BID® Daily Newsletter
Aug 9, 2022

BID® Daily Newsletter

Aug 9, 2022

Small Business Sentiment on Borrowing

Summary: Small business owners are more pessimistic about the economy than they have been in nearly half a century, according to a new survey. But they remain somewhat optimistic about their own future. In this muddied outlook, CFIs need to move cautiously in how they work with small business borrowers.

If you’ve encountered someone with a habit for magnifying the worst-case scenario, you might have called them a “Debbie Downer.” This moniker found its way into pop culture via a fictional pessimist played by comedian Rachel Dratch on “Saturday Night Live.” When it comes to the small business sector, though, it seems this caricature’s spirit has become more reality than satire.
Small business owners have become especially pessimistic lately. They are more worried about the future than they have been in nearly half a century, according to the National Federation of Independent Businesses (NFIB). In June, the NFIB Small Business Optimism Index dropped to the lowest level since the survey began 48 years ago.
Small business owners are unusually wary this year. Pessimism among small businesses has been growing steadily since January and poses a potential problem for community financial institutions (CFIs). Small business lending is the profitable sweet spot for CFIs. If small businesses are worried about their future, perhaps CFIs should be as well.
So, what are small business owners worried about? Topping their lists were inflation and supply chain problems. Half reported job openings they were unable to fill because of the tight labor market. Despite only 27% saying that all their credit needs were being met, 61% had no interest in obtaining new loans.
One overarching concern is a recession. In a June survey by Goldman Sachs, 93% of small business owners said they feared there would be a recession within the next 12 months. If a small business owner believes he or she is staring into the jaws of a recession, it’s not very likely that they’ll be interested in expanding or taking out new loans.
Recession concerns by small businesses are certainly understandable. Recessions are bad news across the economic spectrum, but small businesses are especially vulnerable. A recent deep dive by the Federal Reserve Bank of New York into the 2007–2009 recession found that small businesses were hit much harder than their larger counterparts. For example, businesses with fewer than 50 employees experienced job losses of 10.4%, while those with more than 50 employees shed only 7.5% of their workforces.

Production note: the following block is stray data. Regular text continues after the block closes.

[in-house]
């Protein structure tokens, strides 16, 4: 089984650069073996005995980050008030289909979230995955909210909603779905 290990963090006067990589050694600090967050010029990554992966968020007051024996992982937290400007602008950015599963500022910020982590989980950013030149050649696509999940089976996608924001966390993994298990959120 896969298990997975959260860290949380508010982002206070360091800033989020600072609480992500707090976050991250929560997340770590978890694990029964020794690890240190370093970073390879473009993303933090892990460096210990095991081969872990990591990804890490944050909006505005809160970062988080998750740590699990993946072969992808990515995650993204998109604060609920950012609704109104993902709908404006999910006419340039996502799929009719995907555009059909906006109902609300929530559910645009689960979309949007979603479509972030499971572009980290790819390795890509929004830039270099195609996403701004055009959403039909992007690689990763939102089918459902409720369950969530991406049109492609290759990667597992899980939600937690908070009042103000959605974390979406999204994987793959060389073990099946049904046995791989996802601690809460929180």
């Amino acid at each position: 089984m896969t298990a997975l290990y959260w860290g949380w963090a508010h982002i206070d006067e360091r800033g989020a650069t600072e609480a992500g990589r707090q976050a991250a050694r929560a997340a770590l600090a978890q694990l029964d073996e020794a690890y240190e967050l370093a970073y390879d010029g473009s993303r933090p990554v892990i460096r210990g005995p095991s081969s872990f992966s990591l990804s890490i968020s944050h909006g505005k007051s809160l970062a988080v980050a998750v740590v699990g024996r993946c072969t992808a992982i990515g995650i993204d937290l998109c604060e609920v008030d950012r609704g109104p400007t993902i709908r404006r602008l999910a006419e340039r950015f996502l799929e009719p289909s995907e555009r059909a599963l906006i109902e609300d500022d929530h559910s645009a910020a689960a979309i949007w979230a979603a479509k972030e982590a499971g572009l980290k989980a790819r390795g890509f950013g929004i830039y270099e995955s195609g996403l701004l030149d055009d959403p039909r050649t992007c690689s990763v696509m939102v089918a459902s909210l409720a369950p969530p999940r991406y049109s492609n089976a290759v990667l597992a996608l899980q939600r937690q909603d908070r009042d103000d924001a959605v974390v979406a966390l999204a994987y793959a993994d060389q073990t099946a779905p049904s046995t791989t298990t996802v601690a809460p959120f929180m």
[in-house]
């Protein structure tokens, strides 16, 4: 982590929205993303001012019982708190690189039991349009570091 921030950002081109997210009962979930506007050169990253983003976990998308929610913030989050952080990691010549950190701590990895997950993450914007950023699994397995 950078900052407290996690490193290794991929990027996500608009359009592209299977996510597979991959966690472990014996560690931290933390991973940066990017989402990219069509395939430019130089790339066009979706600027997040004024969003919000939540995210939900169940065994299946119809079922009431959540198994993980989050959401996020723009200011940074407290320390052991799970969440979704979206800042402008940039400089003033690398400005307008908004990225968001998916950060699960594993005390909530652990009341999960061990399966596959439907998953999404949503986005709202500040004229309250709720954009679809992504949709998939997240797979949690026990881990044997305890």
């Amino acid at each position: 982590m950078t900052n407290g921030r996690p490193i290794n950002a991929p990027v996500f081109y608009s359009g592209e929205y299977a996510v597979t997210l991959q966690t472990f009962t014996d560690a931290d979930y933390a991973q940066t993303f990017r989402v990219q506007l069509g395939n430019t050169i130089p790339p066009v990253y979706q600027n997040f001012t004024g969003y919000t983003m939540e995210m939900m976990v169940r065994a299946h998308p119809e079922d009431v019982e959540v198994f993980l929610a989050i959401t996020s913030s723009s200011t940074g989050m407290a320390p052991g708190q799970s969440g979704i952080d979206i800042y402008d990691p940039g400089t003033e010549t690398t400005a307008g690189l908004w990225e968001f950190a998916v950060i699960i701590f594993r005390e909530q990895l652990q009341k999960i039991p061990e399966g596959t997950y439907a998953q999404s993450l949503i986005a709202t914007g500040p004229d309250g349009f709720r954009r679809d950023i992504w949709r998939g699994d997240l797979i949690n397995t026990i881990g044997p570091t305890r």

Close monitoring of possible business loan delinquencies is essential. Knowing that small business owners are concerned about a broad business downturn in the coming year, a CFI would do well to identify possible weak borrowers and start reaching out to them with a goal of helping them manage their finances and stay current on their loans. But there is also a need to try to accurately predict potential delinquencies and to set aside adequate reserves.
The other issue is that CFIs need to make their own assessments of economic strength in the coming months. Already, there are conflicting predictions about whether the economy will fall into recession, or if the inflationary cycle has peaked. A more optimistic economic outlook would suggest CFIs might want to talk small business owners out of their funk, perhaps even encourage some of them to start borrowing again.
Despite the statistics, most small businesses remain optimistic. The argument for optimism isn’t that contrary. In fact, the Goldman Sachs survey found that, despite all their worries, 65% of small business owners said they were optimistic about the outlook for their own businesses in the near future.
The seemingly at-odds opinions of small business owners is probably just a reflection of human nature. We may know bad things can happen, but we don’t think they are going to happen to us.
For CFIs, this makes for a difficult period in which to try to understand what’s on the minds of their small business borrowers, and how to respond. A cautious approach is probably wise, with an emphasis on lending to clear-eyed small business borrowers, who not only have a strong business model but also a thorough grasp of risk in a changing economic landscape.
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